Tag Archives: Shirakawa-go

Japan’s Top World Heritage Sites

Kiyomizu Temple, Kyoto

I haven’t been to all of Japan’s 21 UNESCO World Heritage sites, but they’re on my list. Kyoto, of course, is king, with an astounding 17 locations that make up the Historic Monuments of Ancient Kyoto World Heritage Site. But Japan’s World Heritage sites are varied and vast, with a list that includes villages, islands, ancient shrines and temples, mountains, a castle, a silver mine and even a bombed-out shell of a building that serves as a somber reminder of Hiroshima’s 1945 atomic blast. What follows are my reviews of Japan’s top World Heritage sites, based on my 30-some years traveling around Japan as author of various Frommer’s guides, including Frommer’s Japan. Whereas some sites are worth seeing if you’re in the vicinity (such as Tokyo’s Museum of Western Art, designed by Le Corbusier and added to the list in 2016), most are worth going out of your way for. And some are so spectacular they’re worth the trip to Japan just to see them.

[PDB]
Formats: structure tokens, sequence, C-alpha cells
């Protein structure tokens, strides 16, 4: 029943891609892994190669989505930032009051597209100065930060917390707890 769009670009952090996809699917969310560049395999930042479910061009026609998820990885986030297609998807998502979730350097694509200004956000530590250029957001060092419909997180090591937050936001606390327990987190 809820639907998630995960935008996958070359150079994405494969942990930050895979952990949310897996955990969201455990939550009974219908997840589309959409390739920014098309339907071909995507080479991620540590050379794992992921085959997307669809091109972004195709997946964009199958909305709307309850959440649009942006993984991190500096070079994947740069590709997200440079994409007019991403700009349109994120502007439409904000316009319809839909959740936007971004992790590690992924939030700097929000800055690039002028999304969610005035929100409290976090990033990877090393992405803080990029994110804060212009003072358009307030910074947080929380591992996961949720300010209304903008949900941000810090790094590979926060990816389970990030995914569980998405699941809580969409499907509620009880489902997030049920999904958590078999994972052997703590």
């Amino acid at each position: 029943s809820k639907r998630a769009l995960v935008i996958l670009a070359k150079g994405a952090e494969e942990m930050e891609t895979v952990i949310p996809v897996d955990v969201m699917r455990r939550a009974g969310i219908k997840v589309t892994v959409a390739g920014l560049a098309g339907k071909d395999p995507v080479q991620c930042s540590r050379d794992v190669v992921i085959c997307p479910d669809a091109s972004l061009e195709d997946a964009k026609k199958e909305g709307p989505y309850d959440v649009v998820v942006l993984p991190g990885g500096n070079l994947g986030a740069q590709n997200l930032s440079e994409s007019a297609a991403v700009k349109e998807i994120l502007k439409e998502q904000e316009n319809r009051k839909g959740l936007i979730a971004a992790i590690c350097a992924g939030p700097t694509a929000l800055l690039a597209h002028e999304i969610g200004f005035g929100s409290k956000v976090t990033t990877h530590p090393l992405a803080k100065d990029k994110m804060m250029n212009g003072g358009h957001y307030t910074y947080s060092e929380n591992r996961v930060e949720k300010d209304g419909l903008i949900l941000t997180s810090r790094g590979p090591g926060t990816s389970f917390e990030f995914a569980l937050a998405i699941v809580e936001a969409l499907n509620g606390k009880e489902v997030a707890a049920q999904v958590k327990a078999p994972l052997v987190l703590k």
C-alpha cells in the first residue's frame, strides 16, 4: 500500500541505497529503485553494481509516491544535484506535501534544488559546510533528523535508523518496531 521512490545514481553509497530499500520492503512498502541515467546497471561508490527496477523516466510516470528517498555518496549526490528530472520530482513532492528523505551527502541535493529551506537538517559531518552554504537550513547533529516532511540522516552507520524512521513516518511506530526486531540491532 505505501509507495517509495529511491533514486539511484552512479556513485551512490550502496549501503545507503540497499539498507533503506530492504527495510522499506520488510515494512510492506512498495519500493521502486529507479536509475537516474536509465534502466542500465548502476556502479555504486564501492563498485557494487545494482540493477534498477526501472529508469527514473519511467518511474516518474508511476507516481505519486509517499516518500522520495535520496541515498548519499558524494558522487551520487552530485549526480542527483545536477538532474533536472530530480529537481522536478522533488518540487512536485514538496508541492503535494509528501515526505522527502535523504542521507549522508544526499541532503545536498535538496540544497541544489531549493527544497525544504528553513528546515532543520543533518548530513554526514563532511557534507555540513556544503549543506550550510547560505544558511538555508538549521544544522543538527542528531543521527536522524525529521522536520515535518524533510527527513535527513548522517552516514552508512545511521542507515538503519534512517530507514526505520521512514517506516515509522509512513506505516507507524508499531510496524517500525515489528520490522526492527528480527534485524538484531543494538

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Flash from the Past

 

A thatched house in Shirakawa-go, 2009

A thatched house in Shirakawa-go, 2009

Before I became absorbed with the relentlessly hard work of researching and writing guide books, I wrote travel articles that were published in newspapers across the country. Most of them appeared during the dark ages of print only, lost over time with the disintegration of newsprint. Recently I’ve discovered that some of them are now online, making them a nostalgic trip to the past for me and a history lesson, perhaps, for others. Here are a few.

The Past Lives on in Shirakawa-go, about a small Japanese village before it was “discovered” and declared a World Heritage Site, published in the Baltimore Sun on July 7, 1991

Imbibing at Bremen’s Medieval Wine Cellar, published in the Los Angeles Times on May 10, 1987

 Merida is the First Stop on the Yucatan, published in the Toledo Blade on January 24, 1982

Worpswede’s transition from rugged moorland to a place of art, about a town in northern Germany, published in The Christian Science Monitor on March 24, 1980. Note, however, that there’s a typo, with a date that reads 1985 instead of 1895. The mistake is undoubtedly (!) that of the travel editor or poor soul whose job it was to typeset everything. Back in those days, all my submissions were typed pages, mailed by post from Germany. Of course, it was so long ago, I was only a mere child….

Shirakawa-go, 2009

Shirakawa-go, 2009

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